We have some strong opinions here at ApMtn. In some cases, we recognize that they are simply that – preferences and inclinations. But when it comes to a few naming transgressions, they are serious enough to be known as The Seven Deadlies.
Today we address The Sixth Sin: DIY Names. If you are thinking of creating your child’s name from scratch, we urge you: don’t go there! There is a galaxy of interesting, appealing choices for your child to wear. Sadly, most names that are invented by proud parents are something of a mess.
But, you protest, every name was invented at some point, by someone. Jessica, you insist, was created by Shakespeare. And someone had to be the first to pluck Journey or Lyric out of the dictionary and declare them fit to wear.
We concede that this is absolute fact. We also counter with this: If you can compose sonnets worthy of the Bard himself, perhaps you merit an exemption to this rule. And if you’re hoping for an original name, by all means flip through the dictionary or spin your globe and see what catches your eye. No one said that you had to choose from a list of 250 pre-approved appellations.
The trouble with DIY names is that most have an unavoidably downmarket feel to them. They tend to fall into the following categories:
- Kreeatif spellings: Mayleah, Kaelinn, Sarenniah, Kesten, D’Metrius. Yes, I can puzzle out how to say them. And yes, they look like they almost could be real names. They’re just a bit messy and imprecise.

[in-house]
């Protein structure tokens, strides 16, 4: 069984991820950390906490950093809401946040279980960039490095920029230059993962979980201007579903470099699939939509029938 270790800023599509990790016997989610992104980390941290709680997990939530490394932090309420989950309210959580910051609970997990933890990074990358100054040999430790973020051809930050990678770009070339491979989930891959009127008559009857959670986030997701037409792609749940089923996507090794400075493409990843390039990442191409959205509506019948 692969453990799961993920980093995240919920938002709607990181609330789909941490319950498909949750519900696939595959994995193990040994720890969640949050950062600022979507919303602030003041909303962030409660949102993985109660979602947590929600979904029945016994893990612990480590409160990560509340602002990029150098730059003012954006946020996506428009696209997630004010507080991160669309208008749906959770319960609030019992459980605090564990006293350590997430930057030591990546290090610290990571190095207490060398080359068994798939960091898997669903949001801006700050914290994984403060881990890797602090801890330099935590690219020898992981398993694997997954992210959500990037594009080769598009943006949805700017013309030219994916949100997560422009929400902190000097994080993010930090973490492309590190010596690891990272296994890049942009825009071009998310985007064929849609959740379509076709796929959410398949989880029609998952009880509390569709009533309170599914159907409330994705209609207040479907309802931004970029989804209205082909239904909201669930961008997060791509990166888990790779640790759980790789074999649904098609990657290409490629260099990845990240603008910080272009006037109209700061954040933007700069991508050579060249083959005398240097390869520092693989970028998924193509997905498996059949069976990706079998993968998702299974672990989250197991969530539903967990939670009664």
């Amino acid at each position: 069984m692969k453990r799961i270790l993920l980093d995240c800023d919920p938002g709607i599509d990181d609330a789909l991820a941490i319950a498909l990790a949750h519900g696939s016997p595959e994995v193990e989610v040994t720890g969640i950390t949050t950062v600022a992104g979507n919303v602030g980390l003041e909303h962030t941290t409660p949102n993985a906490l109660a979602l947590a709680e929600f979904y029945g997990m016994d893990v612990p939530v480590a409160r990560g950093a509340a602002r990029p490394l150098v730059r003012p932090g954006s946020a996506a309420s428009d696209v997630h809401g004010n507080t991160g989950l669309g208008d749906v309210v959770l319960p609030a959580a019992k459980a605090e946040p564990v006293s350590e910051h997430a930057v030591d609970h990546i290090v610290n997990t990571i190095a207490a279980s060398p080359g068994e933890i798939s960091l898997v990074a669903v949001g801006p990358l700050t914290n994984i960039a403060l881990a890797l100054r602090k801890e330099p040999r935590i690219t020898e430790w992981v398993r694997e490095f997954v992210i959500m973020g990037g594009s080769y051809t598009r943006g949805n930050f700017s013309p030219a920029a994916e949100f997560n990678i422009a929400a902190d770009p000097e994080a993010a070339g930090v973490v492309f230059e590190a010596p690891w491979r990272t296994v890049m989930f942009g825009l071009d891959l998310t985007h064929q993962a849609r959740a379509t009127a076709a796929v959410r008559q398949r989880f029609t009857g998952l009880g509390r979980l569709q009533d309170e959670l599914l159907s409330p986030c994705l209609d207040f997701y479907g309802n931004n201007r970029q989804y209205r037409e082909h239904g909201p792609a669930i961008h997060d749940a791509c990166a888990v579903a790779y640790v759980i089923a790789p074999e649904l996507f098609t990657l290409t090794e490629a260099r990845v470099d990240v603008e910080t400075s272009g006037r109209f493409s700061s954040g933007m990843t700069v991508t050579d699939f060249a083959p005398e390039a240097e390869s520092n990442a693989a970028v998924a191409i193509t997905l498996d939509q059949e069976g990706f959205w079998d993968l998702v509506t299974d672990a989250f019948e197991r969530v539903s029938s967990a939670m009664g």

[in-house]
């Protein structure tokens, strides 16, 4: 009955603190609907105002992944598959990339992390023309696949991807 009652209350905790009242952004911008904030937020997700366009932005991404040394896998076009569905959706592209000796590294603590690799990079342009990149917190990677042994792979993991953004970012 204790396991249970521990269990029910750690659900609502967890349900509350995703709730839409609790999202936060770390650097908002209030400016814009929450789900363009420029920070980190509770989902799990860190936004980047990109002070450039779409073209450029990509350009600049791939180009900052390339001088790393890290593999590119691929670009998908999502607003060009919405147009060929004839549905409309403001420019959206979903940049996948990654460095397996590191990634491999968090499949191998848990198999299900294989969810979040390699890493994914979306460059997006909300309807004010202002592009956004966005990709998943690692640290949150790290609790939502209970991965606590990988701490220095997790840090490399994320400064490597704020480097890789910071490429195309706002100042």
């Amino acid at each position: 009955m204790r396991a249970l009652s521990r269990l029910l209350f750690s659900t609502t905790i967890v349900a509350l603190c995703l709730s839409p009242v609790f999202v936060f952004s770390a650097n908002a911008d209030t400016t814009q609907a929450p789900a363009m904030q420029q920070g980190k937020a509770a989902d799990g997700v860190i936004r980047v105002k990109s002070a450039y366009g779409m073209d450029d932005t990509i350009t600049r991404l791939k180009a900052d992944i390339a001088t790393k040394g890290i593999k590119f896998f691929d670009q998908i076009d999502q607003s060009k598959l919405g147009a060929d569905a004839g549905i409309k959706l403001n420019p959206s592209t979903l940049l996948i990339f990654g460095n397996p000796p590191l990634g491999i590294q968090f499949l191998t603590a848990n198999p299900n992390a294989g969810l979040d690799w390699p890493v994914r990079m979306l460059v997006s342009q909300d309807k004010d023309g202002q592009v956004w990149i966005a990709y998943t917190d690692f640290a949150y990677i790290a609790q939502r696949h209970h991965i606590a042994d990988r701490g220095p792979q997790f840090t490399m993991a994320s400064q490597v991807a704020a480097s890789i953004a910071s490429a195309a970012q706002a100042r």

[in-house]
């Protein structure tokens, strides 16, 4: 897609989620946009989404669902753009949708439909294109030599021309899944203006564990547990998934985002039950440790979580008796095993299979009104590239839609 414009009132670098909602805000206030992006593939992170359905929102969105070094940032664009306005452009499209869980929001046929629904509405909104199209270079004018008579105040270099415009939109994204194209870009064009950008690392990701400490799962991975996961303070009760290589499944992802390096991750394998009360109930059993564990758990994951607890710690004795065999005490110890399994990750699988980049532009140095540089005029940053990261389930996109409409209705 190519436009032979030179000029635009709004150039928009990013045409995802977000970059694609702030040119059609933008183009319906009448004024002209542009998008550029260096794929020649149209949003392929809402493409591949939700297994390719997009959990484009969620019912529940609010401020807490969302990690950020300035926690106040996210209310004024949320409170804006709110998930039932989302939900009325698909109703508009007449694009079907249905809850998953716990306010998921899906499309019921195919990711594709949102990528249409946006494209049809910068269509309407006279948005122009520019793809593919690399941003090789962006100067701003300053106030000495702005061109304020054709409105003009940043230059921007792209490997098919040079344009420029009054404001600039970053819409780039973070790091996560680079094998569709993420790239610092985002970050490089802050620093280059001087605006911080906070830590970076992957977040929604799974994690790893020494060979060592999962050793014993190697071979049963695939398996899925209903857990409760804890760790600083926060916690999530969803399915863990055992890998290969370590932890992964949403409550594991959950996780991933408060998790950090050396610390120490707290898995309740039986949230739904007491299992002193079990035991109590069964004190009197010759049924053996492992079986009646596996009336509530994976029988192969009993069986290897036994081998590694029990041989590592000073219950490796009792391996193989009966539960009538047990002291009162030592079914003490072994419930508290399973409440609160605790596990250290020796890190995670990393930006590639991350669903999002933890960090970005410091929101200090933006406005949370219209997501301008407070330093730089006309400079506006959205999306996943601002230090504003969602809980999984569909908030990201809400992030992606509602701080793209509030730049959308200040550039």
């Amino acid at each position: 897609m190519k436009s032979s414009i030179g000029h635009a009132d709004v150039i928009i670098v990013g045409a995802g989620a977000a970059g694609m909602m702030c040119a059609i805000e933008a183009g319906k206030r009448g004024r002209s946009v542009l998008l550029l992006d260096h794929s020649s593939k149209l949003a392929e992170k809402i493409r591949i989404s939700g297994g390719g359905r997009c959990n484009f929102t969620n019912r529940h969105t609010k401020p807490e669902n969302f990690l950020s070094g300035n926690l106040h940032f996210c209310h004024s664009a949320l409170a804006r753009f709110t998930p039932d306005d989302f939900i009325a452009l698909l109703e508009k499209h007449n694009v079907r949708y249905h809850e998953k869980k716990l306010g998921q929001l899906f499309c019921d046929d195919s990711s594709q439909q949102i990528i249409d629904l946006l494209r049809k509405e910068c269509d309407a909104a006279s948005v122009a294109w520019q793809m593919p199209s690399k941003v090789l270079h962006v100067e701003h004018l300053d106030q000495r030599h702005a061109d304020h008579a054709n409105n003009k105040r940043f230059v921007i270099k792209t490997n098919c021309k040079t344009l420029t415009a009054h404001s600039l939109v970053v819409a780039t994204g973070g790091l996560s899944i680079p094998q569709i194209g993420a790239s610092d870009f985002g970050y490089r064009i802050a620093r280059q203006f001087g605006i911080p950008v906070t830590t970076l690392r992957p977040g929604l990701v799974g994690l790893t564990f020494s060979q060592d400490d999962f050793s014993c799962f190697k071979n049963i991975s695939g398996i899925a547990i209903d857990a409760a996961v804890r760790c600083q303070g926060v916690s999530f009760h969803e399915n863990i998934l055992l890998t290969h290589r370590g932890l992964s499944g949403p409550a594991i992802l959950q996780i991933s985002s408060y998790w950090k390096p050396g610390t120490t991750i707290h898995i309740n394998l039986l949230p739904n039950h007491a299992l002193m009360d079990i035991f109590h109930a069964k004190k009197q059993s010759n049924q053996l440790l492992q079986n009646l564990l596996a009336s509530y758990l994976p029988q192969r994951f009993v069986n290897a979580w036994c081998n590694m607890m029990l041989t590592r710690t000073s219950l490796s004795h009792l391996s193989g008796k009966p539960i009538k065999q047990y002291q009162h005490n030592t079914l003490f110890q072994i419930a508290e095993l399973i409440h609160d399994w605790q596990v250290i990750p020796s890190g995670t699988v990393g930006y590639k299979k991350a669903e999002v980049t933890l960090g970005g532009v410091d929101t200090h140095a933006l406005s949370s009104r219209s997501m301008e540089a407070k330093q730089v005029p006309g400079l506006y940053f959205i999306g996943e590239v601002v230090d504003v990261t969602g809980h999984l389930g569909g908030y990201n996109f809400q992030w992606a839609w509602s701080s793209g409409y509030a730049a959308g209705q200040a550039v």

- Kreeatif spellings gone wylde: K’Maisa, Kaidhence, Jirzee, Marrittse. As the sage coolteamblt once wrote, “If you have to add a pronunciation key at the end of a potential name, run away.” These names are not merely messy, they cause eye strain when you look at them.
- Syllable overdose: Makensielee, Julisiana, Dakwindrey. Somewhere in there, a reasonable name lurks. But it’s buried, like the proverbial needle in the haystack. If you’re adding and adding and adding, soon the name will tumble under its own weight.
But the biggest crimes seem to be committed in the name of mash-ups, a good idea gone bad.
At ApMtn, we’re very much in favor of honoring loved ones with your child’s name. And sometimes, it makes sense to change it up a bit. So Grandpa Gary’s namesake is your darling son, Garrett. (See this post for more ideas.) Great Aunt Marilyn might inspire you to call your little girl Mariel. We are not opposed to renovation.
And yes, when we’re likely to have small families – maybe only one child – it *is* tempting to honor your favorite cousin, his dear departed Dad and the doctor who delivered your precious newborn in a raging Wisconsin snowstorm, too.
But can you really make a reasonable name out of Lori, Henry and Gwendolyn? Or will your child, Helorlyn, go through life with a monster of a moniker?
Our personal pet peeve is parents who mash-up their own names. (Hi! I’m Kelsey and the dad is Matthew. Can you think of the perfect name for our little boy?) You’ve already combined your DNA. Why not let your son have a name that is, at least slightly original?
Or follow the example of the stylish Will and Jada Pinkett Smith and choose one name after each parent – Jaden and Willow.
If we haven’t convinced you, we never will. But our judgment is this: better to thumb through a dozen baby name guides than to simply re-arrange letters until you arrive at something that doesn’t pop up when you Google it. After all, the name might be unique – but the practice is, unfortunately, common.